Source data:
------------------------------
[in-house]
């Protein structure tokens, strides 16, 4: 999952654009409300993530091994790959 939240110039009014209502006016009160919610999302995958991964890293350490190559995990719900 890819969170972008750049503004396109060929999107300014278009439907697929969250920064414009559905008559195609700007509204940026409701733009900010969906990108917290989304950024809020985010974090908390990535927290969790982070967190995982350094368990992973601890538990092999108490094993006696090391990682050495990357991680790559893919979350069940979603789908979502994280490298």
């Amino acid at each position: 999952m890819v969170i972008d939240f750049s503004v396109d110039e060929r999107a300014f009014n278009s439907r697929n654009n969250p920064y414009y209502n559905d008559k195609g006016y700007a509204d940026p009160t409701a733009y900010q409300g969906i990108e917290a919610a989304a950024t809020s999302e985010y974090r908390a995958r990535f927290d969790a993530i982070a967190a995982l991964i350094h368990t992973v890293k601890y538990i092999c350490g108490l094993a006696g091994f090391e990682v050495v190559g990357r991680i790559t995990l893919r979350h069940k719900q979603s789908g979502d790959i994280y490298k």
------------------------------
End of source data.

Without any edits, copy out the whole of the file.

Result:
[in-house]
């Protein structure tokens, strides 16, 4: 999952654009409300993530091994790959 939240110039009014209502006016009160919610999302995958991964890293350490190559995990719900 890819969170972008750049503004396109060929999107300014278009439907697929969250920064414009559905008559195609700007509204940026409701733009900010969906990108917290989304950024809020985010974090908390990535927290969790982070967190995982350094368990992973601890538990092999108490094993006696090391990682050495990357991680790559893919979350069940979603789908979502994280490298």
């Amino acid at each position: 999952m890819v969170i972008d939240f750049s503004v396109d110039e060929r999107a300014f009014n278009s439907r697929n654009n969250p920064y414009y209502n559905d008559k195609g006016y700007a509204d940026p009160t409701a733009y900010q409300g969906i990108e917290a919610a989304a950024t809020s999302e985010y974090r908390a995958r990535f927290d969790a993530i982070a967190a995982l991964i350094h368990t992973v890293k601890y538990i092999c350490g108490l094993a006696g091994f090391e990682v050495v190559g990357r991680i790559t995990l893919r979350h069940k719900q979603s789908g979502d790959i994280y490298k």